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Dear Friends,

We have had quite an extraordinary Summer this year; it has been extremely hot, with temperatures far over the average, with intense humidity; something we had rarely experienced before. Today is September the 25th, and the temperature is above 33 degrees Celcius. The last three months have been aggravating in many different ways. In addition to the intense heat, we had to cope with labourers inside and outside the building the whole time. The building at the entrance near the gate was being renovated, and this was done through a fabulous generous donation from our friends in Stornaway Scotland and McCabe Educational Trust. It is now almost completed, and we hope that in the future, it will be used as an Adult Learning Centre. However, work inside the building, installing the lift was the most difficult part. Dirt and chaos on every floor of the building for over three month now, and we hope that it is in its final stages, or so we are told every day!! There were many complications that had to be tackled, including electricity.

Fortunately, the openings of the shaft on the four floors were closed, just before the children's return to school on September the 13th.


New Term

The opening of the new school year started with four new children, two boys and two girls. Six-year-old girl Malak comes from Tulkarem, in the farthest north of the country. Her father is a teacher and her mother a housewife. She has very poor sight and has never been to a school before. She has three brothers and one sister. Malak and her twin brother Bashar, are the youngest in the family.

Aya, is a four year old girl, and has her sister with us, who is a couple of years older, called Zein. They only have one older sister with good sight. The parents are first cousins, and that counts for the fact that both girls have poor sight. They come from a village on the outskirts of Bethlehem.

Karam, a five year old boy, comes from the village of Idna near Hebron. The poor child lost his eye sight completely as a result of a car accident. His father is a taxi driver, and while he was driving his taxi near their house, accidently hit the child severely, and resulted in his blindness. Karam was only two years old then. He is a lovely bright child; very active and full of life, and has settled down extremely well. He has two sisters older than him.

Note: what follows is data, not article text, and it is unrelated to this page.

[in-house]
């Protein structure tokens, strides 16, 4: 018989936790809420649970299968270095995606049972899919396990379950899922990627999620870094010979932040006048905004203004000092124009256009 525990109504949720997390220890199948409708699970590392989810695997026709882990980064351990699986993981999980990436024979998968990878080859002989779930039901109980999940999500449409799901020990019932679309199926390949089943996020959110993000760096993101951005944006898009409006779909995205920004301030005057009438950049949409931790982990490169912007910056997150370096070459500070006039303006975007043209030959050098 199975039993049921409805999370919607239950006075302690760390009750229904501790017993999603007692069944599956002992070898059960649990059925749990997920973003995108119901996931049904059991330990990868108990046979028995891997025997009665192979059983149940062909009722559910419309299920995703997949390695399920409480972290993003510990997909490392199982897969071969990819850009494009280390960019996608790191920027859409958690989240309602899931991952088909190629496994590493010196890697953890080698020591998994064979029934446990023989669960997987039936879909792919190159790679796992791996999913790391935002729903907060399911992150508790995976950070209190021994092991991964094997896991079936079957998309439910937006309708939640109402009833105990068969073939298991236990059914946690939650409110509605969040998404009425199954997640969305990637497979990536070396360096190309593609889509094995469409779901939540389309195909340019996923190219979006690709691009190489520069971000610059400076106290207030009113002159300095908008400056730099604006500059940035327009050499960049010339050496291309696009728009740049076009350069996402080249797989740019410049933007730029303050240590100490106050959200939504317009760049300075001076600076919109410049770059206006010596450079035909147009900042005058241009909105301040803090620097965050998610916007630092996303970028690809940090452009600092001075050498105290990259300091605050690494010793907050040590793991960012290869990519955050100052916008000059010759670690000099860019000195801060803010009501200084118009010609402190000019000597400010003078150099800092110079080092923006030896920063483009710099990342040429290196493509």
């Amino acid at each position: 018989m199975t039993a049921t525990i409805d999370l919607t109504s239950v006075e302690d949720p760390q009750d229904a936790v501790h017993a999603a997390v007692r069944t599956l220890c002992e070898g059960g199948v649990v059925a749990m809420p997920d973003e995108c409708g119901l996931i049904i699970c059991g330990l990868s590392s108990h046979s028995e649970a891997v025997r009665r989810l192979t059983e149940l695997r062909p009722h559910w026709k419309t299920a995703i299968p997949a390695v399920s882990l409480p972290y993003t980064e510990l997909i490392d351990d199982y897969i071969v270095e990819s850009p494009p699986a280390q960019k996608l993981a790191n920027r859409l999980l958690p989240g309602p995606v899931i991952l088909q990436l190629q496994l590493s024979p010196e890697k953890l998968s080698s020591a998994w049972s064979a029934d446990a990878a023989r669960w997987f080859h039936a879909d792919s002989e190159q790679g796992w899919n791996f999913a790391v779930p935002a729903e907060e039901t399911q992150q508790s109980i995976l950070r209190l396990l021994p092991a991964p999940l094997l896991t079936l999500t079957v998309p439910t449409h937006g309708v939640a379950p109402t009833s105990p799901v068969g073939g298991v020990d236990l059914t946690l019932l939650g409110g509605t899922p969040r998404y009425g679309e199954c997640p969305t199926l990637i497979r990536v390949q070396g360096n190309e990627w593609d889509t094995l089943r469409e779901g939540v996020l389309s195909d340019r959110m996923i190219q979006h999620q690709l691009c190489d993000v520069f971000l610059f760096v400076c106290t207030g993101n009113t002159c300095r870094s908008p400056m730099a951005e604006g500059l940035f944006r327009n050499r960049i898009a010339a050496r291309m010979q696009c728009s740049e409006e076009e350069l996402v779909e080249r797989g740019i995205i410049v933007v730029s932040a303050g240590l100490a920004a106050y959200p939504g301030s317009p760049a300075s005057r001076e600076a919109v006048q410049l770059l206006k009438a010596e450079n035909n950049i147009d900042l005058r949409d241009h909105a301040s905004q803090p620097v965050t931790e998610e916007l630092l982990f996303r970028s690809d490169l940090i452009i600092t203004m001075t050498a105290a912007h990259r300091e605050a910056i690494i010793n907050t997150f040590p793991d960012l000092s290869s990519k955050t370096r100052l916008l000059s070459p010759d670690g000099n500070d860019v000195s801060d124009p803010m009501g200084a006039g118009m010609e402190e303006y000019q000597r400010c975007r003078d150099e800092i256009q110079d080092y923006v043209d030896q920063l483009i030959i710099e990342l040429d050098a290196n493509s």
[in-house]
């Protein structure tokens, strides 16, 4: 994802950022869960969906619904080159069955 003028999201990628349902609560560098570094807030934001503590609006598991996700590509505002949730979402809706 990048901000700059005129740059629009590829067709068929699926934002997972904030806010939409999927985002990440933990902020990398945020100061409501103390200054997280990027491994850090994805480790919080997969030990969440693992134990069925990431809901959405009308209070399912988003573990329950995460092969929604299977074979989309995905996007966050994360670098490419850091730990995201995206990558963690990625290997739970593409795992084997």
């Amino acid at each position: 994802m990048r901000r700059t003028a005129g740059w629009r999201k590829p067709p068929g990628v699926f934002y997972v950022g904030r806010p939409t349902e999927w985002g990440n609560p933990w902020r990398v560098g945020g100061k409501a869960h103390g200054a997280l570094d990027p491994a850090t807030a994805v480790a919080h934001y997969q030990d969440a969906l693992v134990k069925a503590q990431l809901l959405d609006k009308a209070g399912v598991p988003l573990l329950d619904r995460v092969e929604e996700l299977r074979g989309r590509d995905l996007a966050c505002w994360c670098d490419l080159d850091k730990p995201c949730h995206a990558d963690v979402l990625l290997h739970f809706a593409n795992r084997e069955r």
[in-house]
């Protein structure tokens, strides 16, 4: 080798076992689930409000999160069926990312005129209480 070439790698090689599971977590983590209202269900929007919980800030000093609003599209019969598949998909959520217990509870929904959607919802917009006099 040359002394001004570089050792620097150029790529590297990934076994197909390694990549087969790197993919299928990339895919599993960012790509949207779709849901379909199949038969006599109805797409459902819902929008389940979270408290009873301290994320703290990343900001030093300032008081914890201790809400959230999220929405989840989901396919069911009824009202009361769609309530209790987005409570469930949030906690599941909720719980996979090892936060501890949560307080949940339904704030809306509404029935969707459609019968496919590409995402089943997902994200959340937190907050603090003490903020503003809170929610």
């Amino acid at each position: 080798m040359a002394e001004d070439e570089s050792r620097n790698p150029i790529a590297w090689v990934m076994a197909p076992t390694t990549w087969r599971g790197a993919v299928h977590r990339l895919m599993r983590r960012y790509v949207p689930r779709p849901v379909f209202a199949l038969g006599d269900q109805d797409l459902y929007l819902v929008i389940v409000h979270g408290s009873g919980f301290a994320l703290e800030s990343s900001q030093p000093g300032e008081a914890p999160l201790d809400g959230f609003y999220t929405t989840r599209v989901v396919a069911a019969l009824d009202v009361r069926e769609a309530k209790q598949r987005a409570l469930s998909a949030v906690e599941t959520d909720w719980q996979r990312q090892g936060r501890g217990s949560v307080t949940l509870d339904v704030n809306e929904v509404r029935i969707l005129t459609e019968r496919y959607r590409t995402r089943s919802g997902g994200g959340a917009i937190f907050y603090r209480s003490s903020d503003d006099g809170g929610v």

Mazen, is a seven year old boy, but has never been to school before. Sadly, this child had an eye tumor, which had to be taken out. His second eye is endangered also. He is much more a difficult case than the others and needs a lot of work. He still needs time to adjust. Mazen's family lives in a village called Dhahrieyeh, a village in the farthest south of the country. He has two brothers and two sisters.

Mazen Najjar

Aya Dar’awi

Malak Dreidy

Karam Awawdeh


Braille Book Production

Since the national Palestinian curriculum is a trial one, the Ministry of Education tends to alter parts of it every year. This causes a tremendous burden on our budget, as we constantly need to produce new Braille books accordingly. Pressure on our employees is also being exerted as the books become of great demand when the new school year starts.



This year, four of our children left us to go into mainstream education. Hayat Hassasneh, Shireen Salem, and Haneen Abu Mayaleh have been successfully mainstreamed in regular schools near their homes. Ahmad (Jou Jou) Abu Al-Jidian, Lara's brother, who is from Gaza, has been mainstreamed at Talitha Kumi school together with his sister, as it would be very difficult for us to follow him up in Gaza. We are providing full lodging and accommodation for both Gaza children. Ahmad's parents have arranged for his school fees to be covered through a sponsor.

It was and still is a big challenge to get Shireen Salem to join inclusive education. As some of you might recall, Shireen has a cleft palate, an additional challenge to her blindness. When she finished 5th grade at Al-Shurooq School in June, we thought she was academically and psychologically ready to join mainstream education.

Work with Shireen, her family, her new head mistress and teachers continued throughout the summer. Faced with rejection sometimes and unawareness most if the time, Fida', our social worker, tirelessly overcame most of the hurdles and impediments, rendering Shireen’s daily life somehow less complicated.

Shireen now is a regular student in grade 6 at the UNRWA school in Al-Diheisha Refugee Camp where her family lives.

Shireen participating in Dabka
(Palestinian folk dance) at school

Shireen using public
transportation to get to school

Shireen walking down the
narrow alleys of the camp unaided


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